In 2001, Washington-Centerville Public Library ranked 1st again in the population category. A ten-year report to the community showed efficiency and growth. The report showed that over the ten year time period Library usage quadrupled, reference questions jumped 263%, and over a quarter million new items were added, increasing circulation 83%. 2002 proved to be yet another successful year for Washington-Centerville Public Library. Again, the Library was ranked 1st among libraries of similar size and 2nd among the nation's 7,000 libraries. Also in 2002, a new ten-year operating levy passed by an outstanding 66% margin.
Levy Passage Results in New Services
Number of Items Checked Out Tops 2 Million
Annual circulation of materials surpassed the 2 million items mark in 2003, and the HAPLR index once again ranked the Library #1 for the fourth consecutive year. Library traffic of all kinds grew by leaps and bounds, with over 670,000 visitors through the doors, and more than 300,000 visitors to the Library's website (over 1.8 million hits). Records were shattered for number of reference questions asked, information station usage, audio-visual circulation, and more, yet the Library was more efficient than ever, reducing its expenditures in response to shortfalls in funding.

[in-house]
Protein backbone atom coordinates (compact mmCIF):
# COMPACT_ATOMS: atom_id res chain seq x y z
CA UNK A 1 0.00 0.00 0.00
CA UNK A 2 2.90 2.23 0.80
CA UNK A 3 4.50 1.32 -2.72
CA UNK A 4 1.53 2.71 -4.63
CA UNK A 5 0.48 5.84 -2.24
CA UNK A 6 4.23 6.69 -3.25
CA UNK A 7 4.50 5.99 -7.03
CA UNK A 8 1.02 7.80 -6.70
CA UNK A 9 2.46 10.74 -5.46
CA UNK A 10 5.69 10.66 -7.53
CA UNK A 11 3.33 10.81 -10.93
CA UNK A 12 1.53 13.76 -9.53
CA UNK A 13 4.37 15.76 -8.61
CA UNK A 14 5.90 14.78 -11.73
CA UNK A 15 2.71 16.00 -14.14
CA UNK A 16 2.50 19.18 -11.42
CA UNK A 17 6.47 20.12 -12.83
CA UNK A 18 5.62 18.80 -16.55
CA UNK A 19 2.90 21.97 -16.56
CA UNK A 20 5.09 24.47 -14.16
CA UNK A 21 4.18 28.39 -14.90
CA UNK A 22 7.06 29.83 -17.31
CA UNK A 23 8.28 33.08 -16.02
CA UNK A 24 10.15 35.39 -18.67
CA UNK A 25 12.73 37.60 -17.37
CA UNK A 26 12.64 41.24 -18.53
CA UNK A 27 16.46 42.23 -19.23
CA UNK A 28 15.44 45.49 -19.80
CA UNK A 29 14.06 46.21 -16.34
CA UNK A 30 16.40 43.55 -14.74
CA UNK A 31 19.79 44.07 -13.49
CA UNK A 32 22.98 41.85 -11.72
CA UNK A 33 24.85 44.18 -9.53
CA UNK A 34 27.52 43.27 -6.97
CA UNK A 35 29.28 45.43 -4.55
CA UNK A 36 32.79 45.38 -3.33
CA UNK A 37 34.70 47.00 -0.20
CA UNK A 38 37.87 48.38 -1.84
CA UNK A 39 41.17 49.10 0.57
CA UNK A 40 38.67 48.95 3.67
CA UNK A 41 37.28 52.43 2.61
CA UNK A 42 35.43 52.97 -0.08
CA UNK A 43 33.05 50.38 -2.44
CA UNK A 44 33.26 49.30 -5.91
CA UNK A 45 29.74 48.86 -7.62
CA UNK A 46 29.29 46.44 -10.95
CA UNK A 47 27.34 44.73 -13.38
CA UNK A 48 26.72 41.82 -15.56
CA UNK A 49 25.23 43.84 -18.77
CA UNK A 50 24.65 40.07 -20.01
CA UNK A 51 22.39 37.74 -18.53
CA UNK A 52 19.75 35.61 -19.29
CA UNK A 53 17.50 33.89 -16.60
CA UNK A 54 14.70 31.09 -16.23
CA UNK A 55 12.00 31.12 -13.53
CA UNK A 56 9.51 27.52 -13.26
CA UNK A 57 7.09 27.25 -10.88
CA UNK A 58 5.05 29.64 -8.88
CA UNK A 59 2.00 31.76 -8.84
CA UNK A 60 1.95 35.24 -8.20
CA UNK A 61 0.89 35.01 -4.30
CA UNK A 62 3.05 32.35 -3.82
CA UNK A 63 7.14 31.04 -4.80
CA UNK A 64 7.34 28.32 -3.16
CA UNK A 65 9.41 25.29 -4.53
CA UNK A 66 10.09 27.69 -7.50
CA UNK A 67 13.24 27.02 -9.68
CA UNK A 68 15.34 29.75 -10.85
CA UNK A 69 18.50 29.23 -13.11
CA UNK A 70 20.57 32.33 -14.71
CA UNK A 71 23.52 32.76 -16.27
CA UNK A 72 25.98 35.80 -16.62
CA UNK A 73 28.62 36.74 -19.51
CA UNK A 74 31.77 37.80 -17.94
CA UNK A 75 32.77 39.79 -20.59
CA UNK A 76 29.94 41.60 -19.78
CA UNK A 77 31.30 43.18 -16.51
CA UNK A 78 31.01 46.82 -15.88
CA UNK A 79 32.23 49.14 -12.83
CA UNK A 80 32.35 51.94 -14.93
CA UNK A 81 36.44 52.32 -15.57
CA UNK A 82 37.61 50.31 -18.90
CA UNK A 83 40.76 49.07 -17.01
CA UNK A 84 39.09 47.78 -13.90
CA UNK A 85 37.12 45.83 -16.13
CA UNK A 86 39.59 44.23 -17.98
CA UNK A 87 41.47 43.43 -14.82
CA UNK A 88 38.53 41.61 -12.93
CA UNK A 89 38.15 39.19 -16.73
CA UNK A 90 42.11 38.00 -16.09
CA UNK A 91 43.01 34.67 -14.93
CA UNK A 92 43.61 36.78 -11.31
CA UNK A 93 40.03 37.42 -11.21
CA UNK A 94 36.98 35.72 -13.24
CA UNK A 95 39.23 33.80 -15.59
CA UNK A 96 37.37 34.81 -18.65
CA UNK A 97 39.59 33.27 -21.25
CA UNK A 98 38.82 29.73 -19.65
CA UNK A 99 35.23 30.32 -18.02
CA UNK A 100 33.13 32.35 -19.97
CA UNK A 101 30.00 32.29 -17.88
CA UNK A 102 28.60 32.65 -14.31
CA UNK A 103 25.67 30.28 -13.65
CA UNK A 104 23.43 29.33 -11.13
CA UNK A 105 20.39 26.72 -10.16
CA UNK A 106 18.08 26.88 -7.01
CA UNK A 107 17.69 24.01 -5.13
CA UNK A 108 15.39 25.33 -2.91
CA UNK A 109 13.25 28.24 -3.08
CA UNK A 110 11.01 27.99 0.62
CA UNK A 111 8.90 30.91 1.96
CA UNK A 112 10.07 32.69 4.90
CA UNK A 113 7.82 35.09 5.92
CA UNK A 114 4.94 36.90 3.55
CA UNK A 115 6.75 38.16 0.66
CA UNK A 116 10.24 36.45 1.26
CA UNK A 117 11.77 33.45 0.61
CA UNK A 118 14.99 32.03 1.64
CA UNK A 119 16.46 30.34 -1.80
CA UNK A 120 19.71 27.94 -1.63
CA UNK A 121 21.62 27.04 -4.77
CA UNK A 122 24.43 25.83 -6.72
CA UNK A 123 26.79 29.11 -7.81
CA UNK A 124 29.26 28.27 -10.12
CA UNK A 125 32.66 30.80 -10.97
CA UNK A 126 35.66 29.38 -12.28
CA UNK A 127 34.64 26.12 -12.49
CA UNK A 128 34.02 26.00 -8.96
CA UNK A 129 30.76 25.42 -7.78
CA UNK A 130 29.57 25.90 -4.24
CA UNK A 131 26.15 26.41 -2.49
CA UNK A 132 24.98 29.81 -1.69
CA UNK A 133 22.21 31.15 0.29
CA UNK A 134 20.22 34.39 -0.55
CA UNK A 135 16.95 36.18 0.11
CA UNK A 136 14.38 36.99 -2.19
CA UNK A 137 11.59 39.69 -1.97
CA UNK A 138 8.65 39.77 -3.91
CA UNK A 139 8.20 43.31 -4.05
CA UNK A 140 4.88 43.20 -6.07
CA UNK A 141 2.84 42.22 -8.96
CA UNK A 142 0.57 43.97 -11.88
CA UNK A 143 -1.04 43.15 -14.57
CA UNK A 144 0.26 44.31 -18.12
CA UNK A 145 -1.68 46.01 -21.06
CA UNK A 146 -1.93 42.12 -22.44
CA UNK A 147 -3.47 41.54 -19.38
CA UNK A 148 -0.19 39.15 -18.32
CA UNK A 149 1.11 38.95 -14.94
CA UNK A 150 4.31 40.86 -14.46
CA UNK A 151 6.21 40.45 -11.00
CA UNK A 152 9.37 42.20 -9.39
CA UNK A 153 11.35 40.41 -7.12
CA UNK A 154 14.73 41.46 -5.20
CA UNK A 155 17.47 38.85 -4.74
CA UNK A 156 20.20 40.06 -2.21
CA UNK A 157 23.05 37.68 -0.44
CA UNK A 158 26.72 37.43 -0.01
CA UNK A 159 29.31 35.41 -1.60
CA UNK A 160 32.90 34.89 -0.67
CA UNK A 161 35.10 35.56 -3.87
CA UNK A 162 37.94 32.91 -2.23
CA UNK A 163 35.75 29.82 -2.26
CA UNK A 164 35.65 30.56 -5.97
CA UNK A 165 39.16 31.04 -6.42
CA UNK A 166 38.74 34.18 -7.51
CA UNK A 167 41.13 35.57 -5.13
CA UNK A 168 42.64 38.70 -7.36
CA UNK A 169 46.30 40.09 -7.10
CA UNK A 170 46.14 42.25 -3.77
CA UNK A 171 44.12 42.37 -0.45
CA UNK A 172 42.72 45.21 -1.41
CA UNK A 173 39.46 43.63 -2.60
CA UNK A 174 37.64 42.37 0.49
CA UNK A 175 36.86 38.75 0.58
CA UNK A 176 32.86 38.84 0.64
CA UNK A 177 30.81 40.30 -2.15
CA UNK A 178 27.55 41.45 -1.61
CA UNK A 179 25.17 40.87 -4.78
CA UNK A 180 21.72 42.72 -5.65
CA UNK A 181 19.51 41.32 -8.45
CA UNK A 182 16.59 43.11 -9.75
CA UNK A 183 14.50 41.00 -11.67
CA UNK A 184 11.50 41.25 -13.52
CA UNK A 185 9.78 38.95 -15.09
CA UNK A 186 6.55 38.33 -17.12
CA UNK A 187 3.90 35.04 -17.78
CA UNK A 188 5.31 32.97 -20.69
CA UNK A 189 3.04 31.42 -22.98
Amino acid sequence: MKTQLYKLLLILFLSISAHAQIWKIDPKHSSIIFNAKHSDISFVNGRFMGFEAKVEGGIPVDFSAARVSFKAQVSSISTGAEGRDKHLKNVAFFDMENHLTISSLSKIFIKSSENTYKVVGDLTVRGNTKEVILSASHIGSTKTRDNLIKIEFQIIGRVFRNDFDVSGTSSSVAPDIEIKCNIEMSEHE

Library Ranks 10th Busiest in the State Among Public Libraries
Citizens checked out more than 2.2 million items in 2004 bringing the per capita circulation to 42 items - 3 times that of the national average! It also marked the first year that audiovisual materials such as movies, music and audiobooks surpassed print materials in circulation. Visits to the Library were up by 9% in 2004, resulting in over 700,000 visits to the physical Libraries and more than 350,000 visits to the website.